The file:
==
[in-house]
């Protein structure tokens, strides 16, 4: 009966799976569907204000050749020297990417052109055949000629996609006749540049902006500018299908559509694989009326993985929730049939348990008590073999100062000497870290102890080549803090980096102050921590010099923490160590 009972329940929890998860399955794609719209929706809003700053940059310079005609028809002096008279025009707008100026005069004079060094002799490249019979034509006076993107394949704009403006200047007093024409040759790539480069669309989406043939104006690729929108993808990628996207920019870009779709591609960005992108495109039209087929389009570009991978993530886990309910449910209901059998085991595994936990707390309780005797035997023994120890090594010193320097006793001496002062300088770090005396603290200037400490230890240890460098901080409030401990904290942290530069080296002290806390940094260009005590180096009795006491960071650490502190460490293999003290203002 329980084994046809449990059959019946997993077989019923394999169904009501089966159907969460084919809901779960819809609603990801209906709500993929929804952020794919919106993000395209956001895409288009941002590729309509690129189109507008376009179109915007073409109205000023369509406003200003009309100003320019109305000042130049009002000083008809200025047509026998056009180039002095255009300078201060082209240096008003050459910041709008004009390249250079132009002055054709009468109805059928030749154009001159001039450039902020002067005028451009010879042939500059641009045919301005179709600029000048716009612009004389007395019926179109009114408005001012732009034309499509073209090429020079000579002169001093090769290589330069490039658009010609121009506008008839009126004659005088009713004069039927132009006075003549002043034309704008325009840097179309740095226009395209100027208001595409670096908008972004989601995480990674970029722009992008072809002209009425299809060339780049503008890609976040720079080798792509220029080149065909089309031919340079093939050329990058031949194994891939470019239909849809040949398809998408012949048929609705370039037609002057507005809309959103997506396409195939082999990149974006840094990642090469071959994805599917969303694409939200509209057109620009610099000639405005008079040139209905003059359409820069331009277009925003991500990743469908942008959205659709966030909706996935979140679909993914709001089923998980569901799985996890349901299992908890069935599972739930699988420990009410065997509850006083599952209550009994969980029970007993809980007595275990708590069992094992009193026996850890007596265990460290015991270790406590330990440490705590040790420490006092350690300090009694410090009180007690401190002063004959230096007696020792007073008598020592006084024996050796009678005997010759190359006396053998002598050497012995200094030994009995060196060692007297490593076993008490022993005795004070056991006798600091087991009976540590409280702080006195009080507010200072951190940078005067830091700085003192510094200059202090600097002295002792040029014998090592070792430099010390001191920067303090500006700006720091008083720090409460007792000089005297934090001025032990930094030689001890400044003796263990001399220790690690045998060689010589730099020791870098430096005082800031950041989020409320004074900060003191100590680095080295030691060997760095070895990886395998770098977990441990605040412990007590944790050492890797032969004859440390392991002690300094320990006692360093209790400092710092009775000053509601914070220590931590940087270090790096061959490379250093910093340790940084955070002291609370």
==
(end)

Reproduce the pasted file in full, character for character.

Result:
[in-house]
């Protein structure tokens, strides 16, 4: 009966799976569907204000050749020297990417052109055949000629996609006749540049902006500018299908559509694989009326993985929730049939348990008590073999100062000497870290102890080549803090980096102050921590010099923490160590 009972329940929890998860399955794609719209929706809003700053940059310079005609028809002096008279025009707008100026005069004079060094002799490249019979034509006076993107394949704009403006200047007093024409040759790539480069669309989406043939104006690729929108993808990628996207920019870009779709591609960005992108495109039209087929389009570009991978993530886990309910449910209901059998085991595994936990707390309780005797035997023994120890090594010193320097006793001496002062300088770090005396603290200037400490230890240890460098901080409030401990904290942290530069080296002290806390940094260009005590180096009795006491960071650490502190460490293999003290203002 329980084994046809449990059959019946997993077989019923394999169904009501089966159907969460084919809901779960819809609603990801209906709500993929929804952020794919919106993000395209956001895409288009941002590729309509690129189109507008376009179109915007073409109205000023369509406003200003009309100003320019109305000042130049009002000083008809200025047509026998056009180039002095255009300078201060082209240096008003050459910041709008004009390249250079132009002055054709009468109805059928030749154009001159001039450039902020002067005028451009010879042939500059641009045919301005179709600029000048716009612009004389007395019926179109009114408005001012732009034309499509073209090429020079000579002169001093090769290589330069490039658009010609121009506008008839009126004659005088009713004069039927132009006075003549002043034309704008325009840097179309740095226009395209100027208001595409670096908008972004989601995480990674970029722009992008072809002209009425299809060339780049503008890609976040720079080798792509220029080149065909089309031919340079093939050329990058031949194994891939470019239909849809040949398809998408012949048929609705370039037609002057507005809309959103997506396409195939082999990149974006840094990642090469071959994805599917969303694409939200509209057109620009610099000639405005008079040139209905003059359409820069331009277009925003991500990743469908942008959205659709966030909706996935979140679909993914709001089923998980569901799985996890349901299992908890069935599972739930699988420990009410065997509850006083599952209550009994969980029970007993809980007595275990708590069992094992009193026996850890007596265990460290015991270790406590330990440490705590040790420490006092350690300090009694410090009180007690401190002063004959230096007696020792007073008598020592006084024996050796009678005997010759190359006396053998002598050497012995200094030994009995060196060692007297490593076993008490022993005795004070056991006798600091087991009976540590409280702080006195009080507010200072951190940078005067830091700085003192510094200059202090600097002295002792040029014998090592070792430099010390001191920067303090500006700006720091008083720090409460007792000089005297934090001025032990930094030689001890400044003796263990001399220790690690045998060689010589730099020791870098430096005082800031950041989020409320004074900060003191100590680095080295030691060997760095070895990886395998770098977990441990605040412990007590944790050492890797032969004859440390392991002690300094320990006692360093209790400092710092009775000053509601914070220590931590940087270090790096061959490379250093910093340790940084955070002291609370």